NEW YORK (AP) — The price of oil declined Monday as Spain's banking crisis added to concerns about the troubled European economy.
A tropical storm also moved away from the heart of America's oil production in the Gulf of Mexico, reducing the chances for a sustained disruption in U.S. supplies.
Benchmark U.S. crude fell by 55 cents to end the day at $79.21 per barrel in New York. At one point it had dropped to nearly $78 per barrel.
Oil fell after Spain asked for a loan to support its banking sector, which is reeling from a collapse in the country's real estate sector. Spain hasn't said how much it will ask for, though international audits say the banks need $78 billion.
Concerns about Europe's economy have helped cut oil prices by 25 percent since May 1. Part of the eurozone already is in recession and analysts expect its economy to slow down even more. That will further cut energy demand in a region that consumes 16 percent of the world's oil. Demand for goods made in the U.S. and China would drop as well.
Meanwhile, Tropical Storm Debby gave little support to oil prices after it swept through the Gulf of Mexico without seriously hurting production or imports.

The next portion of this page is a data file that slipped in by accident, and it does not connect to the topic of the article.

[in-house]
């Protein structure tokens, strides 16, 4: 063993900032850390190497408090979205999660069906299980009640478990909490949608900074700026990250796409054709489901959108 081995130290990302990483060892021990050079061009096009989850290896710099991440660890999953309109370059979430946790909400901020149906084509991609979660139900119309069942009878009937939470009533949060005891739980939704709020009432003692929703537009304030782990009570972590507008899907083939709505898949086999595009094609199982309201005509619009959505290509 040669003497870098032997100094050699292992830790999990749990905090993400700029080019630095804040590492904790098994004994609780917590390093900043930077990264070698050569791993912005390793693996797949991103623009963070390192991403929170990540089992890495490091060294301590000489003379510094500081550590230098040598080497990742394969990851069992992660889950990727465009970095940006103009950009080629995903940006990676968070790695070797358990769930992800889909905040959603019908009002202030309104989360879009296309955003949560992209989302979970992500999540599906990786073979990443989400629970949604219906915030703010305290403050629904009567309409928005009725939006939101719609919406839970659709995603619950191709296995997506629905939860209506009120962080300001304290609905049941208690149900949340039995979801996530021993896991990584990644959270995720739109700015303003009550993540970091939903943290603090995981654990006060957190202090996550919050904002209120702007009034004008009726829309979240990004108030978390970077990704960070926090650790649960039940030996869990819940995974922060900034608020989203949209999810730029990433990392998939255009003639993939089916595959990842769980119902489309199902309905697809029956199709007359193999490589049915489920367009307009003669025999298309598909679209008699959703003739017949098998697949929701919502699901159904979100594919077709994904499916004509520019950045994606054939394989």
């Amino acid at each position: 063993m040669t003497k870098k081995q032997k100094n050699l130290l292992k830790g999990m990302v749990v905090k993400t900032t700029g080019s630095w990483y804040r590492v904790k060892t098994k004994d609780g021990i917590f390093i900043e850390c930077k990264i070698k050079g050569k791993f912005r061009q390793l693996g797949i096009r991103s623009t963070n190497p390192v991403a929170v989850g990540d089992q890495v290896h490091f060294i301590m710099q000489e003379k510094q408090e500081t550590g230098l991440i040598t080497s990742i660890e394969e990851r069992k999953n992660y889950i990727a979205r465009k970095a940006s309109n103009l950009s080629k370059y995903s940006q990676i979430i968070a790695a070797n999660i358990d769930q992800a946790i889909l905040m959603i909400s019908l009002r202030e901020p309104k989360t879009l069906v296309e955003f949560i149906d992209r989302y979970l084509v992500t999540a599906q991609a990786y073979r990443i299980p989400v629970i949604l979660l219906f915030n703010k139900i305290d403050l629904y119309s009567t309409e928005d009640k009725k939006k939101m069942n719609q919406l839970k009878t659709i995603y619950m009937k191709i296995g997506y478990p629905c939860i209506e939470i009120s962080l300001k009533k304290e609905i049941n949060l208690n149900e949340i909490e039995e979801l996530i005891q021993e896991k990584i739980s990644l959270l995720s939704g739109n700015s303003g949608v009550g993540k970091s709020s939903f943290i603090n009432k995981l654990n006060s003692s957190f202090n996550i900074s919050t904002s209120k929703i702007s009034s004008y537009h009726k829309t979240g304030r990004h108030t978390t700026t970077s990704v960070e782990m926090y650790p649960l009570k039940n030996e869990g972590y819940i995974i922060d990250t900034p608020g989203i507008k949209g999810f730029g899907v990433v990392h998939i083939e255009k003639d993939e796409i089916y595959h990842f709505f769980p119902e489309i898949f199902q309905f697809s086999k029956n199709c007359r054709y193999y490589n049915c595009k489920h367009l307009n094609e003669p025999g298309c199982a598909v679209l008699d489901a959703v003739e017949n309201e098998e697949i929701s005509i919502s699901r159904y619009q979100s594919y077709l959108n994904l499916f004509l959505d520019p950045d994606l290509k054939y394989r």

The storm did cause a shutdown of about 44 percent of the Gulf's oil production and 35 percent of its natural gas production. But by Monday many workers were returning to the 189 production platforms and 22 drilling rigs that had been evacuated.
Independent petroleum analyst Jim Ritterbusch said the impact on production wasn't sustained long enough to affect oil prices. Supplies are at the highest level since 1990. One weekend storm won't make a serious dent, Ritterbusch said.
"We have a nice cushion right now," he said.
Debby moved northeast and its winds weakened overnight to a maximum of 45 miles per hour as it neared the Florida panhandle.
At the pump, U.S. retail gasoline prices fell by 4 cents over the weekend to a national average of $3.41 per gallon, according to auto club AAA, Wright Express and Oil Price Information Service. That's 52 cents cheaper than the first week of April, when the national average peaked for the year.
Experts say gas could fall by another 11 cents by the Fourth of July.
In other futures trading, heating oil added less than a penny to finish at $2.5385 per gallon while wholesale gasoline added 7.59 cents to end at $2.6458 per gallon. Natural gas added 6.9 cents to finish at $2.694 per 1,000 cubic feet.
Brent crude, which helps set the price for oil imported into the U.S., was nearly unchanged, adding 3 cents to finish at $91.01 per barrel in London.
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